Lung transplant gives Sarah Murnaghan chance to live her dreams
CNN — Sarah Murnaghan fully understands all she's been through: her lifelong battle with cystic fibrosis that led to her deteriorating lungs, the campaign her parents waged that temporarily changed national policy surrounding organ transplants, and the fact that she came so close to death in the days leading up to her two double lung transplants.
"She said, 'Mommy, I knew I was dying,' " Janet Murnaghan recalls. "That was like a very crushing moment for me. And she said 'I just didn't want to tell you I was dying because I didn't want to upset you.' "
Her parents say that was the toughest part.
"She asked, 'If I go to sleep, will I wake up the next morning?' " remembers her father, Fran Murnaghan.
Today, spirits are vastly different than they were two months ago, when Sarah -- who's had cystic fibrosis since birth -- was in dire shape after being on the waiting list for pediatric lungs for 18 months. Her first transplant was a failure. After keeping Sarah alive for days by circulating her blood outside of her body to keep oxygen flowing, she received a second transplant. Aside from a brief scare with pneumonia, this one was a success.
Now Sarah and her family are preparing to head home for the first time in half a year.
"I'm very excited," Sarah says, with a low, raspy voice, because of the tracheostomy tube that remains in her throat. "I would like to play with my brothers and sister."
She also has plans to go horseback riding and try her hand on a soccer team. All things, the family now believes, she's very likely to accomplish.
Speaking exclusively to CNN for the first time since the surgery, Janet and Fran Murnaghan say 11-year-old Sarah could be discharged from Children's Hospital of Philadelphia as early as Tuesday.
"We haven't been a family in a while," Janet says. "It's ... hard to be a family when half the family lives at CHOP (Children's Hospital of Philadelphia) and half lives at home."
Sarah's parents say her lung biopsies show 0% rejection of her new lungs, and on Saturday she was officially taken off her oxygen machine. However, she still needs mechanical assistance --- and will for some time -- until her diaphragm regains it's strength.
"The lungs are doing great," Fran says, adding that at this stage it's all about rehabilitation of Sarah's muscles. "What's really exciting is that we know we are on the road to recovery now."
Because she was in a medically induced coma and essentially paralyzed for more than three weeks, Sarah's body needs to relearn many things, including how to walk. Her physical therapy sessions can last for three hours each day and include weightlifting and cardio components.
Though the process of recovery will be a long one --- Janet estimates nine months to a year --- Sarah is up for the challenge.
Asked if she considers herself a tough girl, Sarah says, "Yes, very."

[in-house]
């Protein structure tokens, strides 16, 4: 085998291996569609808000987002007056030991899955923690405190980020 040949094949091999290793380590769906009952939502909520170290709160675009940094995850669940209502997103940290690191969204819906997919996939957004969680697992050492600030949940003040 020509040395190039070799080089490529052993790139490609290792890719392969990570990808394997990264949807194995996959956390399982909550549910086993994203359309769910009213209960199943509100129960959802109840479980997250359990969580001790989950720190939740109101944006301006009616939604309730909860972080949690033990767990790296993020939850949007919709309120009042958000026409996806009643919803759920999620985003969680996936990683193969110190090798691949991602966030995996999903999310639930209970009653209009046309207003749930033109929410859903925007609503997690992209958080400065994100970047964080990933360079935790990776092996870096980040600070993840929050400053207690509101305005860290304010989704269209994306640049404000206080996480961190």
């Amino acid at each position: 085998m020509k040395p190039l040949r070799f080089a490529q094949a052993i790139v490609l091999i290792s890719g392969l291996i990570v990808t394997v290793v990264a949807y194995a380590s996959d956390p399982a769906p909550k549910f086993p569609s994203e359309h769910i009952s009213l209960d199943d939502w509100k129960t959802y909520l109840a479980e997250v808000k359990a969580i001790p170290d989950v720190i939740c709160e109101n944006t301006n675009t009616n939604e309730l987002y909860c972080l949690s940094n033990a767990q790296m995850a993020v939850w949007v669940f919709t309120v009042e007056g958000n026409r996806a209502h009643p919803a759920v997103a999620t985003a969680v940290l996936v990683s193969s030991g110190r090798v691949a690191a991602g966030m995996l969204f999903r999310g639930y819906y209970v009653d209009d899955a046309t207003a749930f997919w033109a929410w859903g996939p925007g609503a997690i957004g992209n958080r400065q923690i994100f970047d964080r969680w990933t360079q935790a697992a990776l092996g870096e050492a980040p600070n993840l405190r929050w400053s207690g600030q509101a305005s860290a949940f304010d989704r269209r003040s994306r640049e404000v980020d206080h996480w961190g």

"Because every time I faced things that I thought were going to be hard, then I've done them."
Janet says when things get difficult, she and Fran do their best not to let their emotions show, especially around Sarah. But they admit it's happened.
"She'll say, 'Mom what's wrong?' I said, 'It's just hard Sarah. You worked so hard today, and you're obviously so exhausted. I wish life were easier for you.' And she said to me, 'But it's not easy, and that's OK.' "
And that's been Sarah's mantra: "I'm not going for easy, I'm just going for possible... And what's in front of me right now is possible."
Janet and Fran are quick to call Sarah a fighter, even though anyone who meets her knows it from the start, and these days they have more confidence than they've had in months that they'll be able to see their daughter live out a life that's closer to normal.
"I fully plan to watch her graduate from college and watch her get married someday and do whatever it is she wants to do," Janet says. "I just don't think they're going to be as easy for her to obtain those things as somebody else, but I think she is going to have them."
It isn't lost on anyone in the Murnaghan family that their daughter may not be here today if it weren't for the fierce public battle the two parents waged that started with Facebook and quickly spread to the national media.
Janet and Fran's fight has temporarily changed national policy, making children younger than 12 eligible for priority on adult lung transplant lists.
"This is an issue that will always matter to me," Janet says, adding that she'll keep fighting because the country needs "a better plan" for distributing organs.
For now, though, their focus remains on helping Sarah get her strength back.
"I think you'll see Sarah a year from now as a kid going into sixth grade, walking confidently back into school like every other sixth grader," Janet says. "(It's) not going to happen tomorrow, but it will happen."
"She's going to get what she wants, and we're going to get what we want, which is just a regular kid."